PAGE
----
For I am from Phillips Academy and we are “Non Sibi”. Not for one’s self.
I know that I am not selfish, that I share my love, my comfort, my joy and my sorrows, my ideas and my creativity with the world around me. And I will not stumble and I will not fall. Not again.
And I am grateful to you all for letting me share this and my food with you.
Go away black dog and are not welcome anymore!!
Cacio e Pepe with Grilled Fava Beans
Adapted from Heidi Swanson & Katie Thisdell
Ingredients for the marinade:
- 600 grams / 1 1/3 cups fresh fava beans unshelled, washed
- 3 TBSPS olive oil
- zest of ½ a lemon
- 1 tsp sea salt
- 1 pinch of dried thyme
- Fresh groud pepper Szechuan if you have it
Ingredients to later add to the marinade once the beans are grilled:
- juice of ½ a lemon
- ½ sprig rosemary needles, chopped
- 2 sprigs fresh thyme leaves, stems removed
- 4 mint leaves, chopped
- a few coriander/cilantro leaves, chopped (optional)
1. Light the grill and set to hot. Mix the olive oil, lemon zest, sea salt, dried thyme and ground pepper in a large bowl. Add the fava bean pods and mix to coat them with the marinade. Let sit 5 minutes.
2. Move the bean pods onto the hot grill and reserve the marinade. Add the second list of ingredients
3. Grill 4 minutes and each side, then turn off the grill, cover it and let the pods sit another 4 minutes. Return the grilled bean pods to the bowl with the marinade; mix again and let stand to cool 5 minutes or until you can handle the hot beans.
4. Start opening the bean pods and squeezing out the beans into the marinade discarding the pods. I did it by hand, hence the warm fingers.
Don’t worry if some of the charred pod comes off leave it in the marinade with the shelled beans it adds a smoky flavor.
5. Once you have shelled all the beans, squeeze them out of their skins back into the bowl. Slit them with a sharp knife if necessary. Stir once more and let sit while you go to the store to get the pecorino, otherwise until you make the cacio e pepe.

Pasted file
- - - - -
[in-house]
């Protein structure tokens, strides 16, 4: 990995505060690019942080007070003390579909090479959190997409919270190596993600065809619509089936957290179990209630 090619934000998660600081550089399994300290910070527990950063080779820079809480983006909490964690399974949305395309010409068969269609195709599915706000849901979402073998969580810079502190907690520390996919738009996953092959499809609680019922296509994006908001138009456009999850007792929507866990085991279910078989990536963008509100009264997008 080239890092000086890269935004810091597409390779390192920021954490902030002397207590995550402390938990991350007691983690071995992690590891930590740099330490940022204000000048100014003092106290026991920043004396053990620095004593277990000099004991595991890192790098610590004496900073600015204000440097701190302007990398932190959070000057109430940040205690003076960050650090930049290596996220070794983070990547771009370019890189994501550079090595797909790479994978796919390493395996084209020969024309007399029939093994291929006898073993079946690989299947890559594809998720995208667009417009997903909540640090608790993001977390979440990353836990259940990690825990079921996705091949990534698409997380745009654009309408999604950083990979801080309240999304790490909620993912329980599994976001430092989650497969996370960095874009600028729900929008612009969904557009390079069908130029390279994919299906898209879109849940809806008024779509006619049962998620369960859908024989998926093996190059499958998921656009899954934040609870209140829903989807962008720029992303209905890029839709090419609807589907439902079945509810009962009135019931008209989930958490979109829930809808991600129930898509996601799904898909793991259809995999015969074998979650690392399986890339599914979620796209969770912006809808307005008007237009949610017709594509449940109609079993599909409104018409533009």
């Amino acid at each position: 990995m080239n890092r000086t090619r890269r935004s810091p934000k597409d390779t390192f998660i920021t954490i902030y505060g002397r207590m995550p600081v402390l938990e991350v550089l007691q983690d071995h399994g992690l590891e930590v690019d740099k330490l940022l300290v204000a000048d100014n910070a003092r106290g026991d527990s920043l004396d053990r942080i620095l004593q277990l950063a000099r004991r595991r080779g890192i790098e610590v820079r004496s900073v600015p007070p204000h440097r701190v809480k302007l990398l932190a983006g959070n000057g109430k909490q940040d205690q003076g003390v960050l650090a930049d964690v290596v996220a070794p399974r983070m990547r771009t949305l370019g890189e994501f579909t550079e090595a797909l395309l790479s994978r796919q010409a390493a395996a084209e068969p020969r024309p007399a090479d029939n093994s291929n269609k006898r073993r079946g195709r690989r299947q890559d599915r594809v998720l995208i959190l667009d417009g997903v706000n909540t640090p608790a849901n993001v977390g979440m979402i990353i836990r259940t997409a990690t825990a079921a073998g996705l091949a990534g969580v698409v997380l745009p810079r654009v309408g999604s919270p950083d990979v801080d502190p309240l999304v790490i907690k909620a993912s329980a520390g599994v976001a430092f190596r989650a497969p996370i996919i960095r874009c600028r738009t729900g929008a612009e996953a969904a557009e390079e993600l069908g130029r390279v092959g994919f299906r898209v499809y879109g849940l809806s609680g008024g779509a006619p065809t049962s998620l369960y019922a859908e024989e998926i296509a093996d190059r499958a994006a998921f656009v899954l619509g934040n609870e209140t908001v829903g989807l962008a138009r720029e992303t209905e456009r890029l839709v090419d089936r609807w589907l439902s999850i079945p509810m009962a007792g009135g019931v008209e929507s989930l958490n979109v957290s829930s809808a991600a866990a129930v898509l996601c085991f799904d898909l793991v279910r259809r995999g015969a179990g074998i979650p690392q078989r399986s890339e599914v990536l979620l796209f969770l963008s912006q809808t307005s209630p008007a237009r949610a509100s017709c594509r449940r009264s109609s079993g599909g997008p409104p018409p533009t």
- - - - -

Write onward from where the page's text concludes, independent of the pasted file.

Yields about ¾ cup of skinned fava beans.
Cacio e Pepe according to Melissa Clarke
Adapted from the originally published June 26, 2013 in the New York Times
- 1/2 pound / 250 grams of spaghettini
- 2 TBSPS / 30 grams butter (I use lactose-free)
- 1/2 TBSP very coarsely ground black pepper
- 1/3 cup / 40 grams shredded pecorino more for serving
- 1/2 cup / 50 grams grated Parmesan
- Coarse kosher sea salt, to taste
- Extra virgin olive oil, for serving
1. Bring a large pot of heavily salted water to a boil. Add pasta and cook until 1 minute shy of al dente. Drain, reserving 1/2 cup / 120 ml cooking water.
2. In a large skillet, melt 1 tablespoon butter. Add pepper and sauté for 1 minute, or until fragrant. Add 1/4 cup / 60 ml of the cooking water and the remaining butter to pan. Stir until butter is melted and sauce begins to thicken, about 30 seconds.
3. Add the cooked pasta, pecorino and Parmesan and toss until cheese melts, about 30 seconds. Add the fava beans. Toss very well to coat, adding more pasta water if pan seems dry. Season with salt to taste.
4. To serve, sprinkle each portion with more pecorino and drizzle with olive oil.
P.S. I drizzled by favorite white truffle oil from Tuscany over mine!